Dubuque students working to make the city more friendly to seniors

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DUBUQUE, Iowa (KCRG-TV9) -- Dubuque city leaders are working with a group of teenagers to see how friendly the city is to older adults.

Tim Hitzler talks about data with his students at the Alternative Learning Center on Tuesday, December 12, 2017 (Allison Wong/KCRG-TV9)

The partnership started when Alternative Learning Center teacher Tim Hitzler asked city leaders for a project his students could work on.

Assistant City Manager Cori Burbach told Hitzler the city was hoping to research how friendly they are to senior citizens ages 65 and over, and Hitzler believed it was the perfect project for his students.

He said to tackle the project, they wanted to address two topics.

"One is to see how age friendly Dubuque is, and two, to provide tangible things the city can do to become more age friendly," Hitzler explained.

To do this, the class created a survey that more than 500 people filled out online and on paper.

Now, they're looking through the results.

"Most Dubuquers think the city is very age friendly but there's definitely things we can improve upon," Hitzler said.

They say one of their biggest recommendations is offering more ways for seniors to get involved.

"Them just sitting in their home, that's not healthy for them. That can lead to depression and loneliness, and we wanna get them outside and more active and engaging with others in the community," senior student Artayzia Watson said.

One of their ideas is to have these older adults in the schools.

"Something as simple as welcoming students as they come into the door, to actually tutoring them and helping them with homework," Hitzler said.

They also believe the city can make sure public spaces are age friendly.

This would include adding arm rests to benches, shelters at bus stops and more bike paths.

In addition to the survey, the students also researched other cities that are considered age friendly.

They found that intergenerational housing is popular in age friendly cities, and they'd like to see it tried in Dubuque.

This would mean that young and old people would live together and help each other out. Maybe the older adult provides daycare to the younger adult, and in return, the younger adult keeps up with house and yard maintenance.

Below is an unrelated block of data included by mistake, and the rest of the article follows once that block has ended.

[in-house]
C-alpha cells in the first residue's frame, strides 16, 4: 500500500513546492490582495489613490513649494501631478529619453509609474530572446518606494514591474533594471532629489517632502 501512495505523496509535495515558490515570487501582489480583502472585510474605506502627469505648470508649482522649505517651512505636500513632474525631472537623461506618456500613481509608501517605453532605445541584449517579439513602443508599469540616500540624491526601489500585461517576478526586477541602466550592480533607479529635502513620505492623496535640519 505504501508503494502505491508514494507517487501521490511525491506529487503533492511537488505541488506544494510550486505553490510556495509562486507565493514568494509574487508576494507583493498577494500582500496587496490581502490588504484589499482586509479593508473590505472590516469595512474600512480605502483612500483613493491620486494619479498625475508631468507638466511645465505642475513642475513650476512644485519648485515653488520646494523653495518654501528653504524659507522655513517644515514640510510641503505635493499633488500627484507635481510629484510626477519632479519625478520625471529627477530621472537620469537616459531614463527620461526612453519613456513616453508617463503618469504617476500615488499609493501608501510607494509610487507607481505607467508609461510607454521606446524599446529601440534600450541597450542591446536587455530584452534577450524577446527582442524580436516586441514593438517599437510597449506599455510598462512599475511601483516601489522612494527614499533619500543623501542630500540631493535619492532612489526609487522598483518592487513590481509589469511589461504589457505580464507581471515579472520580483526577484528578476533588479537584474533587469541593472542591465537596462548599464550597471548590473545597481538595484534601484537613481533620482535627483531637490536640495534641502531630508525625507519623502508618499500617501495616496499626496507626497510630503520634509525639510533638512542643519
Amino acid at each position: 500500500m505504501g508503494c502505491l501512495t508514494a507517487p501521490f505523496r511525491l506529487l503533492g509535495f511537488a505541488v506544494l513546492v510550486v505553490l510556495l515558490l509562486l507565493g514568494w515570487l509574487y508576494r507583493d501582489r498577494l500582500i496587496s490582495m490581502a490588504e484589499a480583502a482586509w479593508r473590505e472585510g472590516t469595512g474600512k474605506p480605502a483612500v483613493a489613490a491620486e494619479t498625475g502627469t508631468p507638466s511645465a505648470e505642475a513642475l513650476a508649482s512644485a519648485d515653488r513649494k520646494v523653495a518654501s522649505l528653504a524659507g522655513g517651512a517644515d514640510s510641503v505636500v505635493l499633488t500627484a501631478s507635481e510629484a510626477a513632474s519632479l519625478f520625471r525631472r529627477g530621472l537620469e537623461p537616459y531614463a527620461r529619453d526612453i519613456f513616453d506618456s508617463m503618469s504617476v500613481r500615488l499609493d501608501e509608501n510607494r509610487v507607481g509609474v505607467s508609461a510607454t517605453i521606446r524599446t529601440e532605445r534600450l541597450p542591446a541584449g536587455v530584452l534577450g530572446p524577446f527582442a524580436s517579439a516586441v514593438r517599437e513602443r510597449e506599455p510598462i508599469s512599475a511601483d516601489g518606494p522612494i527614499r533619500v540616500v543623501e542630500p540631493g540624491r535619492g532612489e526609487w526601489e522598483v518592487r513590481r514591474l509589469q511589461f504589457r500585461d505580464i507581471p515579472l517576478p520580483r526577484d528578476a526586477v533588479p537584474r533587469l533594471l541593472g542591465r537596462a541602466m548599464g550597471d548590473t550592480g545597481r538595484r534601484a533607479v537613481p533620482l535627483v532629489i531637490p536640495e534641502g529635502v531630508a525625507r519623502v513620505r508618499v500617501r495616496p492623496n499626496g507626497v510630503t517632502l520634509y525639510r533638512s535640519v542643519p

Burbach says the city is interested in finding ways to be more age friendly, and they're looking forward to hearing the students findings.

She says improving the city for older citizens has benefits for all.

"Things that make a community that is beneficial for seniors, also make a community that's beneficial for folks with disabilities, or maybe even young parents with strollers. If you think about those types of populations, anything that’s good for seniors, it’s good for your whole community," Burbach said.

Both the students and the city enjoy the partnership they've created while learning about this issue.

Burbach said, "we have a bunch of teenagers giving us perspective on what an age friendly community looks like, and they're kind of thinking about it through the lens of, 'well, someday I'll be in that group.'"

Hitzler also says his students are learning how to make a difference in their community.

He said, "you don’t have to be a politician or a celebrity to cause change, you know you just have to put the time in and care about an issue and present it to the people that need to know."

Watson says this project has educated her on a topic she never thought about before, and that she can't wait to see some changes.

"This opened my eyes a lot. Dubuque can use some improvement on a few things," she said.